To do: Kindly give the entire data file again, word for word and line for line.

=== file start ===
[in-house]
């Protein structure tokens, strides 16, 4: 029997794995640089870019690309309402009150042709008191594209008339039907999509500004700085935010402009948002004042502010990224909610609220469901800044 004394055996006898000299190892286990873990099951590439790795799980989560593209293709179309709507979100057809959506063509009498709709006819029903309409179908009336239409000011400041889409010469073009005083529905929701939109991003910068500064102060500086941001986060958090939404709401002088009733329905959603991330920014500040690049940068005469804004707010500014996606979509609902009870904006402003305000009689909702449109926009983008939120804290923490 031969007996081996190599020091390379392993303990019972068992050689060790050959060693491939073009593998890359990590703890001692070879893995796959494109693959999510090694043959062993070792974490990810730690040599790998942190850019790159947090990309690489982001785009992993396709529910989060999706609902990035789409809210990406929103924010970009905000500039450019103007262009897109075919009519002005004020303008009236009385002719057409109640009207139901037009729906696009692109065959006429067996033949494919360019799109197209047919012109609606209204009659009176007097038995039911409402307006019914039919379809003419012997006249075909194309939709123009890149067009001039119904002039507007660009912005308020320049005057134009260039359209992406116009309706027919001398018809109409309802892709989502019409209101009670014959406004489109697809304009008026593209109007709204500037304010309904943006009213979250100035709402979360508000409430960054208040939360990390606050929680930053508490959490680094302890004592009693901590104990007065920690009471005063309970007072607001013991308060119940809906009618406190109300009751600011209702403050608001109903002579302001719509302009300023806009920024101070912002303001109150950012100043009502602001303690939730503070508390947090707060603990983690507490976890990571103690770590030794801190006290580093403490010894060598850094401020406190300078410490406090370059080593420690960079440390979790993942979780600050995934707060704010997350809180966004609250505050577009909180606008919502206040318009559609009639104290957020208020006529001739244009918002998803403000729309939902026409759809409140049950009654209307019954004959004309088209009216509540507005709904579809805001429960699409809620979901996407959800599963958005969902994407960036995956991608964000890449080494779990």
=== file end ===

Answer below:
[in-house]
């Protein structure tokens, strides 16, 4: 029997794995640089870019690309309402009150042709008191594209008339039907999509500004700085935010402009948002004042502010990224909610609220469901800044 004394055996006898000299190892286990873990099951590439790795799980989560593209293709179309709507979100057809959506063509009498709709006819029903309409179908009336239409000011400041889409010469073009005083529905929701939109991003910068500064102060500086941001986060958090939404709401002088009733329905959603991330920014500040690049940068005469804004707010500014996606979509609902009870904006402003305000009689909702449109926009983008939120804290923490 031969007996081996190599020091390379392993303990019972068992050689060790050959060693491939073009593998890359990590703890001692070879893995796959494109693959999510090694043959062993070792974490990810730690040599790998942190850019790159947090990309690489982001785009992993396709529910989060999706609902990035789409809210990406929103924010970009905000500039450019103007262009897109075919009519002005004020303008009236009385002719057409109640009207139901037009729906696009692109065959006429067996033949494919360019799109197209047919012109609606209204009659009176007097038995039911409402307006019914039919379809003419012997006249075909194309939709123009890149067009001039119904002039507007660009912005308020320049005057134009260039359209992406116009309706027919001398018809109409309802892709989502019409209101009670014959406004489109697809304009008026593209109007709204500037304010309904943006009213979250100035709402979360508000409430960054208040939360990390606050929680930053508490959490680094302890004592009693901590104990007065920690009471005063309970007072607001013991308060119940809906009618406190109300009751600011209702403050608001109903002579302001719509302009300023806009920024101070912002303001109150950012100043009502602001303690939730503070508390947090707060603990983690507490976890990571103690770590030794801190006290580093403490010894060598850094401020406190300078410490406090370059080593420690960079440390979790993942979780600050995934707060704010997350809180966004609250505050577009909180606008919502206040318009559609009639104290957020208020006529001739244009918002998803403000729309939902026409759809409140049950009654209307019954004959004309088209009216509540507005709904579809805001429960699409809620979901996407959800599963958005969902994407960036995956991608964000890449080494779990």